About U of A Biomedical Engineering: The Department of Biomedical Engineering has established itself as one of the premier research departments on campus that is committed to training undergraduate and graduate students to become leaders in the field of biomedical engineering. More information can be found at biomedical-engineering.uark.edu.
About HealthTech Arkansas: HealthTech Arkansas is an early-stage investment fund and accelerator recruiting globally for the most accomplished startups in digital health, medical devices, and diagnostic platforms. Companies accepted into the program are guaranteed at least two pilot projects or clinical trials among 12 leading hospitals, health systems, and medical practices in Arkansas. HealthTech Arkansas is the only program in the United States to secure pilot projects and clinical trials with healthcare providers. More information can be found at HealthTechArkansas.com.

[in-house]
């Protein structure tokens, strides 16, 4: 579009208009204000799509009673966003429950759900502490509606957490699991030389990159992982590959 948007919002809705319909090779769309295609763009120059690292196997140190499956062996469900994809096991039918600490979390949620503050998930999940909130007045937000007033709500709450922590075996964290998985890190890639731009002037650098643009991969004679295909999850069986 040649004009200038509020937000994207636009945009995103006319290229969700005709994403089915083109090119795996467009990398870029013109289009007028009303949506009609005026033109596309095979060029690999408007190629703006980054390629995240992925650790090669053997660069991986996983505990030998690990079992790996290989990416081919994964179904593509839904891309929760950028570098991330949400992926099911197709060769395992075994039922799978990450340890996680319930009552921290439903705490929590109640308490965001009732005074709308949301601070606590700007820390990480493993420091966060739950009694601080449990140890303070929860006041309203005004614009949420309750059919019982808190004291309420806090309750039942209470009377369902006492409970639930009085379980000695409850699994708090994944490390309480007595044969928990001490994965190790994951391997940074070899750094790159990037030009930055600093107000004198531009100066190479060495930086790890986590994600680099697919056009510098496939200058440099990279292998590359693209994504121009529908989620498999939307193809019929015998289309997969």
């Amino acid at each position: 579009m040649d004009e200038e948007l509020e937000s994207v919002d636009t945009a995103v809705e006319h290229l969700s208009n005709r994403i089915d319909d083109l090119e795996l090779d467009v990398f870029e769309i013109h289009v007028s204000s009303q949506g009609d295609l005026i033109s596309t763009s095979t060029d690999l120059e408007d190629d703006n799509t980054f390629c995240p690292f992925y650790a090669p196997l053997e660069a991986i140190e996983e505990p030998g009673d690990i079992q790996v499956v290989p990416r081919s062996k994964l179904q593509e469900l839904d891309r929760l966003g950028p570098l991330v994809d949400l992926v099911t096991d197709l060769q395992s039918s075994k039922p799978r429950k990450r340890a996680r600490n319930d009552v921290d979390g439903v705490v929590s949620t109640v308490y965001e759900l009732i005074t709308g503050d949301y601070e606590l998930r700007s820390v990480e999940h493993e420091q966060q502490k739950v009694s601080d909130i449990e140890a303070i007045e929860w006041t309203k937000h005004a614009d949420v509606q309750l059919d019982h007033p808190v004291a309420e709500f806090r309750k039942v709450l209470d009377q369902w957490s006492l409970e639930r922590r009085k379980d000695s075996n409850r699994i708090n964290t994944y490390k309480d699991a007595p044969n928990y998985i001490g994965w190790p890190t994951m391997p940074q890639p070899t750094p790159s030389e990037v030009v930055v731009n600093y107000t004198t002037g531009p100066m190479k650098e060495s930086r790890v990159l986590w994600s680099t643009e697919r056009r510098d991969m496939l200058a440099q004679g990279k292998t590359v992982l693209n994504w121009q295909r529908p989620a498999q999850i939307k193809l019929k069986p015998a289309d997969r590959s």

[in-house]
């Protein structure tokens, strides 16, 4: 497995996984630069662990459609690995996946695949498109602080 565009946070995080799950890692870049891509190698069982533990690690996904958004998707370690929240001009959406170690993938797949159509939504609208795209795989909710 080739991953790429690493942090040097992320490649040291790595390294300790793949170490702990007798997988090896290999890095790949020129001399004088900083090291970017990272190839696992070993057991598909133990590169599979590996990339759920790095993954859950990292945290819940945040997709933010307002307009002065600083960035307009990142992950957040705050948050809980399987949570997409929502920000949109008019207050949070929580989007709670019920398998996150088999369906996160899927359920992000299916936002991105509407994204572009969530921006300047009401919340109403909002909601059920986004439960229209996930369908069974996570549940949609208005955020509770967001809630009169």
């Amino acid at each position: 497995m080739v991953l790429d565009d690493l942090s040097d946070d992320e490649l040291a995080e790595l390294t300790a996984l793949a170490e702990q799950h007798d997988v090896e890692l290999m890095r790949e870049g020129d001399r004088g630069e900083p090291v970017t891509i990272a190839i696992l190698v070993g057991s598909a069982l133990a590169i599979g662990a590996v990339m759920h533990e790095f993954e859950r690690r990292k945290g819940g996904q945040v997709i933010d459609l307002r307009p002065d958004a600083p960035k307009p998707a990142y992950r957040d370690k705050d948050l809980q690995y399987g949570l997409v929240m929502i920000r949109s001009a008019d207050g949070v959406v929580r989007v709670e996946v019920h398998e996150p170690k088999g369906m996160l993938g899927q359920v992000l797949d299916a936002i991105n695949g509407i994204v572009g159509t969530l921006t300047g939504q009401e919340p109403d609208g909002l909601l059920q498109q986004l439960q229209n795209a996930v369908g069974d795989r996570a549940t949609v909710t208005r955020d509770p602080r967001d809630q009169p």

About the University of Arkansas: The University of Arkansas offers an internationally competitive education for undergraduate and graduate students in more than 200 academic programs. The university contributes to new knowledge, economic development, basic and applied research, and creative activity while providing services to academic and professional disciplines. The Carnegie Foundation ranks the University of Arkansas among the few colleges and universities in America with the highest level of research activity. US News and World Report ranks the U of A among its top US public research universities. Founded in 1871, the University of Arkansas comprises 10 colleges and schools and maintains a low student-faculty ratio that promotes personal attention and close mentorship.